When Wally came to me to ask my advice on his case, I simply told him, "If you are guilty, to admit to it and take the plea deal; however, if you are innocent, stand up for your innocence." Wally decided to stand up for his innocence; unfortunately, neither of us understood how the system really worked and the extent to which it would go to convict an innocent person.
His court appointed attorney never showed either of us any of the discovery that he received. The only thing that we saw until after his trial was the criminal complaint that came in the mail. A clear case for ineffective counsel in my mind. Because Wally was charged as an adult, I was not able to make demands on the attorney to see the discovery, and believe me, I tried! In the state of Wisconsin, one is an adult at the age of 17 for all criminal offenses. Anytime the attorney didn't want to answer questions or speak to me, he would remind me that he didn't have to talk to me at all, even though Wally had given permission for me to see everything. Charging minors as adults provides a great service for the prosecution in that way. It is also important to note that it is the age of a person at the time the charges are brought, not at the time of an alleged incident.
It is also important to note that it is the age of a person at the time the charges are brought, not at the time of an alleged incident.
Wally refused to speak to the detective, as is his constitutional right of course, but it is my belief that is why she came after him without taking the actual evidence into account. It was as though she took it personally. When she last spoke to me on the phone, she stated that without any information from Wally, she had no other option but to turn what she had over to the district attorney for charges. I told her that she should do what she needed to do. I felt quite confident that charges couldn't be brought against Wally because there was no evidence or witnesses to place Wally at the scene of the crime as he was elsewhere. After no charges were filed, I had thought that it was over. I was wrong--again!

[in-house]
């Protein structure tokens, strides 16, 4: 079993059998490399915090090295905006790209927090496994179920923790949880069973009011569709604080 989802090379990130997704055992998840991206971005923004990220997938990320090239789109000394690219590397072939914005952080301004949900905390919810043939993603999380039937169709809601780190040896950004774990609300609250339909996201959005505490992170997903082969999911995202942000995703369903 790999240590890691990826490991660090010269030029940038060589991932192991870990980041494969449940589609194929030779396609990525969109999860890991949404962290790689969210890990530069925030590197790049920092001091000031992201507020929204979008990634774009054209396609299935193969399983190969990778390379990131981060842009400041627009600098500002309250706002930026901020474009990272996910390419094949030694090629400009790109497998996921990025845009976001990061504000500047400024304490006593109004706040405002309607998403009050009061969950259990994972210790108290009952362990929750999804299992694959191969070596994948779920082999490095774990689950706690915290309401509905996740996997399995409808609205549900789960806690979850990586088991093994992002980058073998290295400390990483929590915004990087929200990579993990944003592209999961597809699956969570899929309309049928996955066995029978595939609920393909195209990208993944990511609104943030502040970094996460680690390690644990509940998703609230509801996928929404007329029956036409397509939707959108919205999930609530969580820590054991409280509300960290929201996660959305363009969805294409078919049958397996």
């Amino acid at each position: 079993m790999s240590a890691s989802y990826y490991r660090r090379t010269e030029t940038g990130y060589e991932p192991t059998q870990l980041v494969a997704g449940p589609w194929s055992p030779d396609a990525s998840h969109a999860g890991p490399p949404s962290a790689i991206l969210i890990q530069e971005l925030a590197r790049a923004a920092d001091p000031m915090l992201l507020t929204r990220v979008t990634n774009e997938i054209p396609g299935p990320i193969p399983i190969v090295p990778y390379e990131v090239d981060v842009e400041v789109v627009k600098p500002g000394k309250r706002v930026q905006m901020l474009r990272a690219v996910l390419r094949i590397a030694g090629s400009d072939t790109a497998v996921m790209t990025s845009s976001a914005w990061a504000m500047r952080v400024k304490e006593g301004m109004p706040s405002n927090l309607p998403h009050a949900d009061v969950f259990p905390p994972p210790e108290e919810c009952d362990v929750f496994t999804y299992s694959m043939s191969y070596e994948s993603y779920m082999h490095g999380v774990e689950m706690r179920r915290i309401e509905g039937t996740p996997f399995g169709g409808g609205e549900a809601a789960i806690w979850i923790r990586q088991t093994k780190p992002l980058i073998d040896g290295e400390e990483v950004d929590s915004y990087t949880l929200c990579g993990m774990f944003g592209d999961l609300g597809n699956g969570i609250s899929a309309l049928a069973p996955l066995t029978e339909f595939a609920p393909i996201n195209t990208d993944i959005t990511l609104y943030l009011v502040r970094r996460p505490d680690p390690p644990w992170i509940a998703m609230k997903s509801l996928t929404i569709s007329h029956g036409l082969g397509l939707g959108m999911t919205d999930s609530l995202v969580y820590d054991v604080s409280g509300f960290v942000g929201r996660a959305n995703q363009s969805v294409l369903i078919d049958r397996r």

As I previously mentioned, they waited nearly a year after the incident to charge Wally because, in my opinion, and what I believe their records show, they had no evidence against him and needed to finish negotiating the charges with their "witnesses" to get their testimony against Wally. There was physical evidence to prove that both boys  had been at the scene and eventually they both confessed. There was no physical evidence against Wally, and he had never confessed. He was charged with Felony Criminal Damage to Property - As a Party to a Crime. He was the only one charged as an adult even though he was the only one with zero evidence against him other than the testimony of the two boys who had physical evidence against them and who gave confessions.
I want to be perfectly clear that I do not hold any anger toward the two boys involved in this case. They were young, scared, and in my opinion manipulated by a detective who wanted to convict Wally. I cannot be sure what her motive was other than Wally had refused to speak with her, but at some point, she should have started following the evidence instead of trying to manipulate it. Below are just some of the things that were done in an effort to not only convict Wally but also to collect a highly inflated restitution amount.
First, the DNA evidence collected did not match Wally's DNA, but that was conveniently kept out of the trial. The state also withheld the recorded interviews of the two witnesses that proved detectives told the witnesses that Wally was with them, not the other way around, and she told them she had the evidence to prove it.